• Rural Rotations: The Rural Healthcare Training Initiative is hosted by the Hawaii Pacific Basin AHEC Program Office. it allows second-year medical students to live in one of the US Affiliated Pacific Island communities for a month to gain cultural awareness and understanding, as well as shadow medical providers and learn the many challenges and rewards of rural health care. American Samoa AHEC receives these students and through a partnership with the Veterans Affairs, and they are placed at either the VA Clinic and LBJ Tropical Medical Center (our only hospital).


  • Project ECHO: The Hawai`i State Rural Health Association serves as the lead agency for ECHO Hawai`i and is dedicated to replicating this unique telehealth model across our island state. The goal of ECHO Hawai`i is to develop a comprehensive multi-disciplinary group of clinical and community experts (hub site) committed to continuously mentoring primary care providers (spoke sites) in specialty areas. ECHO Hawaii is hosted weekly, at the American Samoa AHEC Office; all members of the community are welcome.

What else would you like to share with NAO membership about yourself or your organization?
I couldn’t ask for a better program office, and I wouldn’t switch my center for the world! It is an honor to work with my colleagues in the Pacific Basin. Though we are only able to physically meet once a year, for 2-3 days, I am always inspired by the ways they are able to overcome the challenges we face in the Pacific. We are all isolated from the nation and each other. For instance, to get to the mainland U.S., I would have to take a 5.5-hour flight to Hawaii, then another 5.5-hr flight to California. We have 1 cargo flight and 2 passenger flights (operated by Hawaiian Airlines) a week. Resources are scarce, and we are mandated by law to purchase supplies locally before they are outsourced. We continue to find ways to adapt to our culturally diverse populations, using our cultural values to produce culturally competent health care providers. We wouldn’t be able to do any of this without the guidance and support of (director) Dr. Kelley Withy, Ms. Erica Davis (associate director) and the entire staff at our program office. Faafetai mo lou alofa! (Thank you for your love!)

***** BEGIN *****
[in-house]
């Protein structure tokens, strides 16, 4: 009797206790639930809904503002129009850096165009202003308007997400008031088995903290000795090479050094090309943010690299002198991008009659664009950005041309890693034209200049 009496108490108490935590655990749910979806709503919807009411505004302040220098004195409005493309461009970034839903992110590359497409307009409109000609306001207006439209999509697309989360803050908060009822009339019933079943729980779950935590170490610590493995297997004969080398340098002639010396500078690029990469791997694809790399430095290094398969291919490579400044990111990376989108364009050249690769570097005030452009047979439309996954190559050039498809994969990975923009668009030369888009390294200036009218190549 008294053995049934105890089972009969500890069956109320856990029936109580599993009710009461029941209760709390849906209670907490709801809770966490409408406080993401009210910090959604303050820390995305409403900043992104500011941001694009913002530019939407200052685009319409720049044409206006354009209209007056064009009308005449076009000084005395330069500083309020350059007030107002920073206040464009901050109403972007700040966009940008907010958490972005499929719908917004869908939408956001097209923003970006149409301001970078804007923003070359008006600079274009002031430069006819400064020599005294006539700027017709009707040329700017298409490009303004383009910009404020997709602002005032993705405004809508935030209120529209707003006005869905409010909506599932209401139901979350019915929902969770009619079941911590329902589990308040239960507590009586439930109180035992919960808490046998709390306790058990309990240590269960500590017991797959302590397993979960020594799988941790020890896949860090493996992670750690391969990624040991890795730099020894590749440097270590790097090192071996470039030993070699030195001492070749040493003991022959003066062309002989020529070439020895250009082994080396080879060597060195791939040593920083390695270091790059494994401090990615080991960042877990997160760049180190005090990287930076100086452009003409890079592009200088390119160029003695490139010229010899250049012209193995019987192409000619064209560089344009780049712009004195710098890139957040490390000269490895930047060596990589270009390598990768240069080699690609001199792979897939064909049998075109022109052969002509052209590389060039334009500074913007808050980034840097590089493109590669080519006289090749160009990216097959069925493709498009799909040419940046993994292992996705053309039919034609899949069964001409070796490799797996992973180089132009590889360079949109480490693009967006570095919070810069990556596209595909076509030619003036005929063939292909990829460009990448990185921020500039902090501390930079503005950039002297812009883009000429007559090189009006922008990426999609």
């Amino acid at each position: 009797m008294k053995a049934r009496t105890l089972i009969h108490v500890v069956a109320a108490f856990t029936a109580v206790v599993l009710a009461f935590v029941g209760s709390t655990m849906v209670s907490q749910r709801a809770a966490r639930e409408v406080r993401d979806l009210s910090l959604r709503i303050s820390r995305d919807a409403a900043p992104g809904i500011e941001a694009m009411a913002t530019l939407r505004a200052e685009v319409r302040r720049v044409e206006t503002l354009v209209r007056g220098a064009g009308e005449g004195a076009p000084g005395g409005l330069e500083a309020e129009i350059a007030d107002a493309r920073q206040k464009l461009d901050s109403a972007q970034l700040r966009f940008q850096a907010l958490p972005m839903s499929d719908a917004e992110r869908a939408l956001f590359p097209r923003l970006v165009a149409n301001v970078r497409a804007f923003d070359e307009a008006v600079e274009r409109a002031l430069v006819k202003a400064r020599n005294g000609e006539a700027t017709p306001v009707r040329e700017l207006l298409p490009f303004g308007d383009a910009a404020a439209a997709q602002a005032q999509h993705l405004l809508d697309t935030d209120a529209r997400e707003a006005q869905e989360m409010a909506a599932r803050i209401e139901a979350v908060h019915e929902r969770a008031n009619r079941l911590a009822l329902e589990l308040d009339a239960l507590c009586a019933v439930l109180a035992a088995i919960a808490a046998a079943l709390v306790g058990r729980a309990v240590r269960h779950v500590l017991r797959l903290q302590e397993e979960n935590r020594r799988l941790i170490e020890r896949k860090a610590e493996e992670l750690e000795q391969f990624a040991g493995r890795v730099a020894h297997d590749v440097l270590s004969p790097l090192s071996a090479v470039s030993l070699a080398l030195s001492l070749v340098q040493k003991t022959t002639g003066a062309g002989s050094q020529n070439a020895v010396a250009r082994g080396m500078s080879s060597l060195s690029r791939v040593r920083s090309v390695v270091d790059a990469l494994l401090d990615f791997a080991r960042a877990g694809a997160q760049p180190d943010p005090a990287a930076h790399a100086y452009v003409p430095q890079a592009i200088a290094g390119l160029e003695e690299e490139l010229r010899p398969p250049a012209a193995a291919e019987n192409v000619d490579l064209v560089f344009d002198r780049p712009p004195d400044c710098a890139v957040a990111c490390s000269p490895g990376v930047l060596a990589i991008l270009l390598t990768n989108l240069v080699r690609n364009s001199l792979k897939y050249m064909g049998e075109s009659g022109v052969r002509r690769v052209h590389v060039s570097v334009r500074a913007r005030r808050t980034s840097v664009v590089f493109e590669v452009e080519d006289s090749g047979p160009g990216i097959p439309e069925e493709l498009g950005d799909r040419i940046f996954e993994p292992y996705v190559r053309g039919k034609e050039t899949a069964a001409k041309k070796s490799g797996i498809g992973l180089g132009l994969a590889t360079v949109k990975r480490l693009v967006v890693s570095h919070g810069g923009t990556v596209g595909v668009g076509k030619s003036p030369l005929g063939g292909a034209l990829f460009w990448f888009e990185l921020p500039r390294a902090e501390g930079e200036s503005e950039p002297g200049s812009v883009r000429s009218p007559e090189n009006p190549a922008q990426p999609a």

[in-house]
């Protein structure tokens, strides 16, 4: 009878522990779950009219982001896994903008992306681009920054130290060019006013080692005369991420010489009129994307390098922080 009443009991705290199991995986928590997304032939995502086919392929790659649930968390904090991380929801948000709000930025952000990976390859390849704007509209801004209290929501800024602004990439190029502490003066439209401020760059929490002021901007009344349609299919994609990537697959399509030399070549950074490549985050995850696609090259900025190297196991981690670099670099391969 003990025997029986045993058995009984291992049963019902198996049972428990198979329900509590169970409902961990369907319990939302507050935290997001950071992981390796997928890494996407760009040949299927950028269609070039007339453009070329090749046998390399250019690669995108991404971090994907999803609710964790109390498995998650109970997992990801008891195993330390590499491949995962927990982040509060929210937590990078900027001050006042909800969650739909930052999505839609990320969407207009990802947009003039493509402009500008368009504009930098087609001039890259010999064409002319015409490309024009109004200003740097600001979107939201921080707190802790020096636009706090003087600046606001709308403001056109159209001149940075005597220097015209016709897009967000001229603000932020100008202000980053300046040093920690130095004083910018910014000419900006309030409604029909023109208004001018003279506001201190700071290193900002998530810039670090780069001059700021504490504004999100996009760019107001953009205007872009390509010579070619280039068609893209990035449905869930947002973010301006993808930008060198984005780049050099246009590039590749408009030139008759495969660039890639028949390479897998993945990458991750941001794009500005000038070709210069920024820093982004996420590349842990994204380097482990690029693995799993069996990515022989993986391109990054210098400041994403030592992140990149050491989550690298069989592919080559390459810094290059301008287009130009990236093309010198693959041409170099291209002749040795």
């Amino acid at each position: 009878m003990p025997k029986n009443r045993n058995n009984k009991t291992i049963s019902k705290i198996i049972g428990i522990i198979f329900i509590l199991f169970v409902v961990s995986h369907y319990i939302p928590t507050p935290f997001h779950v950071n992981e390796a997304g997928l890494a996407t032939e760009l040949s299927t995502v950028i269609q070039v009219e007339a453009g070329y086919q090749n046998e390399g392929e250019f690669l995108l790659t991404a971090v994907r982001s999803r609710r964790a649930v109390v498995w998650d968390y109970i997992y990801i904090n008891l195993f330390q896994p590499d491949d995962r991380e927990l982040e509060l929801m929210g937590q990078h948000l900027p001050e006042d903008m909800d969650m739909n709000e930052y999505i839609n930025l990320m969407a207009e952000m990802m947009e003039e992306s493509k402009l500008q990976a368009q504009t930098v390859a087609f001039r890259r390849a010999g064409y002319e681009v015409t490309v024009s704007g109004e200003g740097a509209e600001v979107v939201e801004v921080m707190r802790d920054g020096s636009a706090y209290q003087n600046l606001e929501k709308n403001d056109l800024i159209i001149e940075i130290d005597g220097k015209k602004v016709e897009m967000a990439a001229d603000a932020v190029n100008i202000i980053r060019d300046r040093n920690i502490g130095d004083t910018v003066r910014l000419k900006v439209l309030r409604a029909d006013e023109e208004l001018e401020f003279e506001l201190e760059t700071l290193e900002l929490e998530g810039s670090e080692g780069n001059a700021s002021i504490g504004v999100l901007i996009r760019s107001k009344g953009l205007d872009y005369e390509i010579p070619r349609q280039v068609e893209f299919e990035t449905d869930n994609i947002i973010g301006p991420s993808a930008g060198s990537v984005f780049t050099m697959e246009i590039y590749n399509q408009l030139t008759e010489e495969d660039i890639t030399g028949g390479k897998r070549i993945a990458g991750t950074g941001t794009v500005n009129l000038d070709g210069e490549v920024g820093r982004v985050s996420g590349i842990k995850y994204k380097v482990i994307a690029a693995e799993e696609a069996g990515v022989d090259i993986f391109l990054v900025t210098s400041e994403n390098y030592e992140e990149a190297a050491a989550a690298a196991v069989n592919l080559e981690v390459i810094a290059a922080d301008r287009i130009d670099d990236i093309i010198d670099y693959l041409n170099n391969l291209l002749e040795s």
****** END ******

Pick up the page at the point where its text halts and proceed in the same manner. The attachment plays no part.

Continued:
What is one of your favorite stories/memories from your AHEC experience?
Through AHEC, I recently became a certified instructor for Youth Mental Health First Aid (YMHFA). I have co-instructed two classes with Ms. Erica Davis. For one of the activities, we present what is known as “MAMA.” In the Kauai Longitudinal Study, it was found that Kauai youth contributed their resiliency to two things: a Meaningful Adult, and a Meaningful Activity (MAMA).

While conducting this activity in the YMHFA Course I co-instructed, participants took turns to share their “MAMA.” One of the participants stood up and shared that I was her Meaningful Adult, and that HOSA was her Meaningful Activity. She cried as she spoke, and I was in complete shock – for this student, I was the only good thing going for at that particular time in her life. I had only been advising this student for 4 months by then, and I had been oblivious to the impact of the work we were doing at American Samoa AHEC until that moment. I love what I do! And I love the people I get to do it with.

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National Center for Interprofessional Practice and Education

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National AHEC Organization 2018-2019 Healthcare Program & Training Outcomes